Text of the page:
A report from The Hill has finally set the record straight and cleared up all of the lies going around about whether or not Special Counsel Robert Mueller could ever indict President Trump. The answer is no.
John Marston, a contributing opinion writer for The Hill said that the Department of Justice has a longstanding policy that criminally prosecuting a sitting president is “unconstitutional.”
This is a very strong and mountainous statement that shows how the special counsel being an entity of the DOJ is subject to departmental policy and supervision, cannot overcome it.
But the experts like to posit: maybe that DOJ policy position is wrong (it has not been tested in court), and so what if the special counsel went rogue? The problem there is that visible federal prosecutors do not go rogue in violation of DOJ policy. It does not happen.
Perhaps more critically, though, prosecutors such as Mueller, who gather evidence and thereafter only seek charges that they believe can stick all the way through trials and appeals, necessarily must face all practical realities and limitations. So here is a more practical, down-to-earth answer on charging President Trump: It is not going to happen. This is not a constitutional or politically motivated statement; it is a prosecutorial one.
Mueller simply does not have enough evidence to prosecute President Trump and isn’t going to press charges without that evidence.
“Any prosecutor knows that reaching the top of the chain in a significant conspiracy (i.e., “collusion”) case is incredibly rare and that doing so requires the equivalent of a perfect game. A cooperator, or even a series of cooperators, is nothing more than a hitless first inning, given that humans are notoriously biased and unreliable. In the best of cases, a cooperating witness is a turncoat motivated to save his own skin. In the worst of cases — with which every prosecutor has dealt at some point — the witness takes the stand and is either too scared or confused to be believable, or denies critical facts or prior statements, leaving the government to impeach its own witness in a desperate attempt to save its case,”explains Marston.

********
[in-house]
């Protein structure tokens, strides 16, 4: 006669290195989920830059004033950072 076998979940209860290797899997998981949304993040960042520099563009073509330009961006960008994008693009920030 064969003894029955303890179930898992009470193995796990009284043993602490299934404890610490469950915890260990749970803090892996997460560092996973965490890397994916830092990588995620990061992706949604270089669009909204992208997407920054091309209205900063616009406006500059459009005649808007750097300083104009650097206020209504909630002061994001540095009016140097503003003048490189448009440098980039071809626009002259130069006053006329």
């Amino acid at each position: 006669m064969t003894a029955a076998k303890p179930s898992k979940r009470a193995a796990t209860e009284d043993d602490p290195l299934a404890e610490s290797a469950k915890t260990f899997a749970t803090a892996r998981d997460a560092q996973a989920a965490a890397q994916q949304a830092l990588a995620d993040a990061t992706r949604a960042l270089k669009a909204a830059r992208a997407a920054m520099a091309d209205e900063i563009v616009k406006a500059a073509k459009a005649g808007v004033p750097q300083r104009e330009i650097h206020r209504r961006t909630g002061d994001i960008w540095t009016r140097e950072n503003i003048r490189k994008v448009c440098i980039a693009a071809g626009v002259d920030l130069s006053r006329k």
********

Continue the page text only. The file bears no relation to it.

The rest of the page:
Much has been made of the fact that some individuals have signed cooperation plea agreements in this investigation, but the reality is, those agreements do not tell us anything about what the people know or will say about Trump’s actions — and even if they have said Trump engaged in illegal acts, without significant corroborating evidence, those witness statements standing by themselves are essentially worth nothing in the decision to charge a case.
Given that flipped criminal cooperators are not enough, a prosecutor in a fraud or corruption case will, at a minimum, want strong and consistent documentary proof of both intent/knowledge and actions taken, and strong proof that the target individual is the one behind those documents.
The difficult reality in significant organized conspiracy cases is that the boss at the top naturally does not leave a trail like this. If damning documentary evidence existed, the special counsel’s office undoubtedly would have found it — and likely would have taken some significant action by this time.
It’s extremely unlikely that the special counsel would sit on incredibly clear evidence of crimes and not at least prepare a report to Congress on an expedited basis to seek to relieve us of an active provable international conspirator in the White House.
No remotely reasonable federal prosecutor would bring a case, much less a case against a top-of-the-chain boss, without a terrific answer to this question: How great is the evidence? In the case of the Russia investigation, it seems the evidence is not sufficient.